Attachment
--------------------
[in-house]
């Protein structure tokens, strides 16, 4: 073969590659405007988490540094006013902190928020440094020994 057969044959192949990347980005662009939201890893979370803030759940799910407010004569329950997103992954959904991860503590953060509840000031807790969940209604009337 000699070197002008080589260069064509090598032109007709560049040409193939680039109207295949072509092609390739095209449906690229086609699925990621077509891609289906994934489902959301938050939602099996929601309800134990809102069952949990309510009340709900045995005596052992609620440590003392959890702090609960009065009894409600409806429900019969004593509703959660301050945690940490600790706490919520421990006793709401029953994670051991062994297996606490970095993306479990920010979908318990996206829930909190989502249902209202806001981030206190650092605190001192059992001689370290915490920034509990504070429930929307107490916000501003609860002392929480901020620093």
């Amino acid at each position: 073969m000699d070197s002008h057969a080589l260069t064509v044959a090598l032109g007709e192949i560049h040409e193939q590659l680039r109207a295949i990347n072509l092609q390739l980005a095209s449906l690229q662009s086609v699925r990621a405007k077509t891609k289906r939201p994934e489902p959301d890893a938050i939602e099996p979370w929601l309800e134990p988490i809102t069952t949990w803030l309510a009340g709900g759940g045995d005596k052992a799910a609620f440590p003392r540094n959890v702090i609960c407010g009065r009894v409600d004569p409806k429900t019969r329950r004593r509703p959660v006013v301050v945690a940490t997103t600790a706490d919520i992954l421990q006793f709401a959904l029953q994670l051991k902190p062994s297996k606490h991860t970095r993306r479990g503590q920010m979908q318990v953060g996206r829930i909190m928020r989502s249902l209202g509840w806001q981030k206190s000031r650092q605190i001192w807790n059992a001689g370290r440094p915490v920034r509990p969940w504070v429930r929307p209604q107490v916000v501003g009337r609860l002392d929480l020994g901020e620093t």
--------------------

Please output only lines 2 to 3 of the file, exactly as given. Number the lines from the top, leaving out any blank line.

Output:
């Protein structure tokens, strides 16, 4: 073969590659405007988490540094006013902190928020440094020994 057969044959192949990347980005662009939201890893979370803030759940799910407010004569329950997103992954959904991860503590953060509840000031807790969940209604009337 000699070197002008080589260069064509090598032109007709560049040409193939680039109207295949072509092609390739095209449906690229086609699925990621077509891609289906994934489902959301938050939602099996929601309800134990809102069952949990309510009340709900045995005596052992609620440590003392959890702090609960009065009894409600409806429900019969004593509703959660301050945690940490600790706490919520421990006793709401029953994670051991062994297996606490970095993306479990920010979908318990996206829930909190989502249902209202806001981030206190650092605190001192059992001689370290915490920034509990504070429930929307107490916000501003609860002392929480901020620093």
């Amino acid at each position: 073969m000699d070197s002008h057969a080589l260069t064509v044959a090598l032109g007709e192949i560049h040409e193939q590659l680039r109207a295949i990347n072509l092609q390739l980005a095209s449906l690229q662009s086609v699925r990621a405007k077509t891609k289906r939201p994934e489902p959301d890893a938050i939602e099996p979370w929601l309800e134990p988490i809102t069952t949990w803030l309510a009340g709900g759940g045995d005596k052992a799910a609620f440590p003392r540094n959890v702090i609960c407010g009065r009894v409600d004569p409806k429900t019969r329950r004593r509703p959660v006013v301050v945690a940490t997103t600790a706490d919520i992954l421990q006793f709401a959904l029953q994670l051991k902190p062994s297996k606490h991860t970095r993306r479990g503590q920010m979908q318990v953060g996206r829930i909190m928020r989502s249902l209202g509840w806001q981030k206190s000031r650092q605190i001192w807790n059992a001689g370290r440094p915490v920034r509990p969940w504070v429930r929307p209604q107490v916000v501003g009337r609860l002392d929480l020994g901020e620093t």